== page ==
That health care providers might disagree is not a novel concept. As the stakes increase, the potential for disagreement increases. Consider the many different treatment regimens for an illness, and the nature of medicine as an art comes sharply into focus. The treatment for a sore throat, for example, may be as simple as salt water gargles and acetaminophen, or involve various antibiotics, depending on the particular patient or physician. Consider our nationwide epidemic of obesity; the number of appropriate surgical options for treatment alone is significant. Add in the numerous non-surgical treatment regimens and the number dramatically increases.
In medicine, we do not find this odd, as we have long recognized the practice of medicine as an amalgam of art and science, the interaction of the subjective to the objective. Treatment plans for patients are often highly individualized; individualized to the patient, the doctor, the health plan and so forth. Within an accepted framework, variation is significant, expected, and accepted.
Despite this, there is an intense interest in making medicine more scientific and objective. While no one would argue the merits of exactness and predictability, the end of variation in clinical judgment remains a challenge to patients, providers, and the courts.
Perhaps nowhere is this more intense than in several recent false claim act cases. Fortunately, courts have recognized that variation in the practice of medicine is not proof of some underlying nefarious intent. In its early 2016 decision in US v. AseraCARE INC., the Northern District of Alabama rejected conflicting opinions of physicians as adequate to support an assertion of falsity. Experts can and do tend to have differing opinions, and the difference alone is insufficient to sustain a claim of fraud. The court required objective, not subjective, proof of falsehood in this context.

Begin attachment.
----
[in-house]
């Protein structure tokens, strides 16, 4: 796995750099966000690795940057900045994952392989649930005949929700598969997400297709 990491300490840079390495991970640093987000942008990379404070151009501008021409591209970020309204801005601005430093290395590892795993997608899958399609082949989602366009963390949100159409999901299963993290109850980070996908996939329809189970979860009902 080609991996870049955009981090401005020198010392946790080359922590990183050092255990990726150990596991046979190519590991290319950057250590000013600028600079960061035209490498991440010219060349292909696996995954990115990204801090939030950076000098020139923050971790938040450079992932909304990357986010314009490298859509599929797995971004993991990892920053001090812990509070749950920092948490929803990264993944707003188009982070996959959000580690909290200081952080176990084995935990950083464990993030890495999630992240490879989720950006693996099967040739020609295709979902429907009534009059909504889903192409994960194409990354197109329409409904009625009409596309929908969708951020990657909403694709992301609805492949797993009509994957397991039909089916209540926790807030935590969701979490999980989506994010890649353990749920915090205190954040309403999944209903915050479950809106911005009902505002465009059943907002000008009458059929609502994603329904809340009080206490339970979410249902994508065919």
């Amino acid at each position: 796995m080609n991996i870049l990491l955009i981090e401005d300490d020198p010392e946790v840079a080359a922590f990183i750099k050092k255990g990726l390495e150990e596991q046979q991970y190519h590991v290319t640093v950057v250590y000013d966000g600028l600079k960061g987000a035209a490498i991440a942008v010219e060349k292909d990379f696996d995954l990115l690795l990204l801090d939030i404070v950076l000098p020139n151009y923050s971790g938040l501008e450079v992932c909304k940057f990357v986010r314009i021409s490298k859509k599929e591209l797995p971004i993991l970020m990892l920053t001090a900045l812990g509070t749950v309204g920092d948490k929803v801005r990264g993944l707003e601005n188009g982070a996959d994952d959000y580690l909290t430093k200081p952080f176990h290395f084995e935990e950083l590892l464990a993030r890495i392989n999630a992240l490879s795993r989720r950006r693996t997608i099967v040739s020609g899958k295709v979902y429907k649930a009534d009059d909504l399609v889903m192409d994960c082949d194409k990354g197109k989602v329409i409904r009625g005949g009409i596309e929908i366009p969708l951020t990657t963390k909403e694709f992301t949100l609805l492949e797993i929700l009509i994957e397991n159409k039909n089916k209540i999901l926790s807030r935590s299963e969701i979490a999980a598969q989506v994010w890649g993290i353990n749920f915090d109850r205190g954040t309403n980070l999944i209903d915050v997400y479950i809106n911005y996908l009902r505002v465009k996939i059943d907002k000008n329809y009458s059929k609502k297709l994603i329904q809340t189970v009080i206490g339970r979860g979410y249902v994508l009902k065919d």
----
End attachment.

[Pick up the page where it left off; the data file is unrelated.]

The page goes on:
US v. Vista Hospice Care, Inc., decided in the Northern District of Texas in June 2016, represents yet another rejection of differences in clinical judgment as adequate to support a false claim. Here the relator was dealt two significant blows. First, the relator in Vista Hospice relied on non-randomized statistical analysis and extrapolation, which the court deemed inadequate to sustain relator’s claims of fraud. Second, the court acknowledged that the mere disagreement by relator’s expert with a certifying physician’s assessment was inadequate to sustain the claim.
From Chief Judge Barbara M. G. Lynn’s opinion in Vista Hospice:
… [A]n FCA claim about the exercise of that judgment must be predicated on the presence of an objectively verifiable fact at odds with the exercise of that judgment, not a matter of questioning subjective clinical analysis.
These two important decisions, which no doubt will be challenged repeatedly by the plaintiff’s bar, demonstrate the skepticism courts have for claims based on mere differences of opinion devoid of collateral, supporting objective evidence of misdeeds.